Located in the heart of the city, it is surrounded by cobblestone streets and beautiful architecture that makes it an ideal spot to explore.
The square was first established as part of a market district during the 14th century, when merchants from all over Europe would come to sell their goods here. The name “onion” comes from its reputation for selling onions, which were used as a form of currency at this time. Over time, Onion Square became known for its bustling atmosphere and lively street performers who entertained visitors with music and acrobatics.
Today, Onion Square still retains much of its historic charm but also offers plenty of modern attractions too. It’s home to some great restaurants where you can sample traditional French cuisine such as steak tartare or mussels cooked with white wine sauce – both dishes are must-tries. On weekends, there are often markets set up around the square offering fresh produce and artisanal products, making it easy to pick up souvenirs or gifts for friends back home.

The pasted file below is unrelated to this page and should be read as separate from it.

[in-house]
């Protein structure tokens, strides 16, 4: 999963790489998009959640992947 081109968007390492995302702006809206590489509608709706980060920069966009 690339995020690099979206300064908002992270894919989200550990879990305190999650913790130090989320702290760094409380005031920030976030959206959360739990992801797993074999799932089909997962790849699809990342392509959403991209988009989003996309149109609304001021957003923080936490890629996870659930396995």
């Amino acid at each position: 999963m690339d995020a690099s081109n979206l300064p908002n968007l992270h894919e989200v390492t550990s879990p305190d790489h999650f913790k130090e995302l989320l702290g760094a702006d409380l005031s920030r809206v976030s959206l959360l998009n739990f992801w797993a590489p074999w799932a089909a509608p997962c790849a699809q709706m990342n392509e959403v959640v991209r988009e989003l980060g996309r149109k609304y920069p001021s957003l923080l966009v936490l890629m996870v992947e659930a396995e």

In addition to being filled with shops and eateries, Onion Square is also home to several important landmarks including Saint-Eloi Church which dates back centuries ago; Place du Theatre which hosts plays throughout the year; La Maison de la Culture et des Loisirs (House of Culture & Leisure) where art exhibitions take place; and Musée d’Histoire Naturelle (Natural History Museum) which showcases fossils found in Lille’s area dating back millions of years ago.
For those looking for an exciting cultural experience while visiting Northern France, then don’t forget about Onion Square in Lille.